Moury Khan – StoryCorps
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Columbus, Georgia Becomes New OSS Anchor Community

Last week, we welcomed Columbus, Georgia, as our fourth One Small Step (OSS) Anchor Community! Activities in Columbus included a public launch event at the National Infantry Museum, and a presentation at the Columbus Rotary, where an audio card of an OSS conversation between Columbus NAACP President Wane Hailes and recently retired, six-term Muscogee County Republican Party Chairman Alton Russell, debuted. 

Dave Isay talks to an attendee at the launch event in Columbus on September 13.

As our latest Anchor Community, Columbus is a natural choice for a number of reasons. In particular, we have a long and rich history in Georgia: a StoryBooth has been located in Atlanta for ten years and StoryCorps has worked on and off in both Macon and Columbus since 2011. In addition, Columbus has been especially welcoming and enthusiastic toward OSS and the idea of fostering understanding across divides. In a recent poll (conducted by Benenson Strategy Group), while most residents said that Columbus is more divided than at any point in their lifetime, almost everyone (3 out of 4 Columbus residents) is eager to learn how people who aren’t like them, think and feel.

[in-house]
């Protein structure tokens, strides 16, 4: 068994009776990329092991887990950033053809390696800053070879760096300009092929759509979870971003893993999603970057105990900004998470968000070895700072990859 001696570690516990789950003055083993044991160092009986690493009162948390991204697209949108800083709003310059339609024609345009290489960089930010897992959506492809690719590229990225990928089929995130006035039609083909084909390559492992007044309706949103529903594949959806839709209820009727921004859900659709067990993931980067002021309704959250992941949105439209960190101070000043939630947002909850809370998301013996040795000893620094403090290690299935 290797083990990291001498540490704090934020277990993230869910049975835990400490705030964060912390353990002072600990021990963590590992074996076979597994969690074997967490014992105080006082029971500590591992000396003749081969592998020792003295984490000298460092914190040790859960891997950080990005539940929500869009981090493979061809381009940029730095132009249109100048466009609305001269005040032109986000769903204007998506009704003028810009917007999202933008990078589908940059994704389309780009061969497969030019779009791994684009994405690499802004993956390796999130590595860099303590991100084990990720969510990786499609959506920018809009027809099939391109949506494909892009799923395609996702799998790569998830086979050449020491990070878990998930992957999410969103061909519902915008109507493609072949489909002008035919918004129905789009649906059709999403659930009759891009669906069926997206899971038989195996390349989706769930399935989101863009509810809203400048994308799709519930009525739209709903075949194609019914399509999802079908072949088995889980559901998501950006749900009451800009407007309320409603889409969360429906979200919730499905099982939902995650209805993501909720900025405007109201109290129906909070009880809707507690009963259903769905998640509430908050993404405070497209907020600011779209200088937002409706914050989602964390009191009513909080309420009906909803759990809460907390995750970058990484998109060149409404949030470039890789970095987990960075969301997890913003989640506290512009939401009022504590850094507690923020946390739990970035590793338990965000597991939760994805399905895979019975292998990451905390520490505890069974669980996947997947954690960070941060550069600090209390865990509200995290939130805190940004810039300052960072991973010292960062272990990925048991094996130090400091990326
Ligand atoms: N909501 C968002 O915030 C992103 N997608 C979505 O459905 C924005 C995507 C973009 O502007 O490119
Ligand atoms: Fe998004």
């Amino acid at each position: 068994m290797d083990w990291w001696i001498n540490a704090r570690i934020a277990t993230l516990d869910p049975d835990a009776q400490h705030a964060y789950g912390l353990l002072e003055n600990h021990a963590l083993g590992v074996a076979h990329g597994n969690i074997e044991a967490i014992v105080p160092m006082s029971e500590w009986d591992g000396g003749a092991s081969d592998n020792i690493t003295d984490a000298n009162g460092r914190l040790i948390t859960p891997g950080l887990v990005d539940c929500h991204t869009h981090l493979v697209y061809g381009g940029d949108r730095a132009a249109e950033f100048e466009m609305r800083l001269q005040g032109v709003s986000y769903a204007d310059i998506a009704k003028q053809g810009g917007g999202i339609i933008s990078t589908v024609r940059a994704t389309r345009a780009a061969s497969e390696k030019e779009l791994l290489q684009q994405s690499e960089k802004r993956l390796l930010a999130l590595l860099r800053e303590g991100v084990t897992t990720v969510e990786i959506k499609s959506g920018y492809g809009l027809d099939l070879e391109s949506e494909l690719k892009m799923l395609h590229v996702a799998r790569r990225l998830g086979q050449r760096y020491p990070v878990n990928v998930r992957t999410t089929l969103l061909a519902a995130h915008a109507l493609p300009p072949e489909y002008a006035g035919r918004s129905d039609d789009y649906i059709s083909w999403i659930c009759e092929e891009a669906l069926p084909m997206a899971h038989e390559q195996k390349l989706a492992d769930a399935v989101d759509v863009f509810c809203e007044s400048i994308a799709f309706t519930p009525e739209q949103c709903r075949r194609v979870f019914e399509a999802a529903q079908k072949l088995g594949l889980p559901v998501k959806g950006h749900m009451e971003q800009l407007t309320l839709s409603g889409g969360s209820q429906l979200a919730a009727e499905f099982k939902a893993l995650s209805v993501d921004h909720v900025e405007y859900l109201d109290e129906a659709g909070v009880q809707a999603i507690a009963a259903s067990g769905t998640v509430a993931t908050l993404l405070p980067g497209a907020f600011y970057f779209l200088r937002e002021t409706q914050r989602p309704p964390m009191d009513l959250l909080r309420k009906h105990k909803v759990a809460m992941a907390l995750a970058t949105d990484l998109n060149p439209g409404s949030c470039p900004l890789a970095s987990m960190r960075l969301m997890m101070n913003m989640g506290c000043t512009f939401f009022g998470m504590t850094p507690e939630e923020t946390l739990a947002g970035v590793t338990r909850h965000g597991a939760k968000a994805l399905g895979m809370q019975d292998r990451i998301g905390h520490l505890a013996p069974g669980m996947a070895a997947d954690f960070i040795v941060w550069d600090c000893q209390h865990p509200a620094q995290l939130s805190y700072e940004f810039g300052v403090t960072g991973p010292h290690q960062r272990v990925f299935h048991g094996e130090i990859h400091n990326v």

Caption (L to R): Columbus Mayor Skip Henderson, StoryCorps CEO Sandra Clark, and Columbus NAACP President Wane Hailes.

In each of our current Anchor Communities—Fresno/Central Valley, California; Richmond, Virginia; and Wichita, Kansas—we implemented a comprehensive advertising and community engagement strategy, and have been working closely with community partners and civic leaders to showcase the potential of OSS. We look forward to doing the same in Columbus!

To see more of the launch event in Columbus, click here

20th Anniversary: StoryCorps Animated Shorts

Celebrate our anniversary with a collection of five new animations that reflect the breadth of meaningful conversations that people have shared in StoryCorps Booths over the last 20 years, as they pass on wisdom they gained along their paths and even connect over a shared laugh.

Family Harmony

When Gilbert Zermeño dreamed of joining his school band, he pictured himself playing a shiny saxophone. To his dismay, his family—getting by on the $100 a week that his father made working in the nearby cotton fields—couldn’t afford one. At StoryCorps, he shares with his wife, Patricia Powers-Zermeño, how his musical journey began on a bad note, but ended in harmony. 

Dreamer’s Gift (Coming 9/28)

Never underestimate the power of a haircut.

Rules of the Road (Coming 10/5)

A driving lesson gone wrong.

Grandma’s Hands (Coming 10/12)

Her grandmother’s hands shaped her.

Mama Sug (Coming 10/19)

Laughter, love, and a little bit of chaos.


Celebrating two decades since our founding in October of 2003, StoryCorps has documented the stories of more than 640,000 people nationwide; giving voice to the tapestry of the American experience. See how we’re celebrating this important milestone!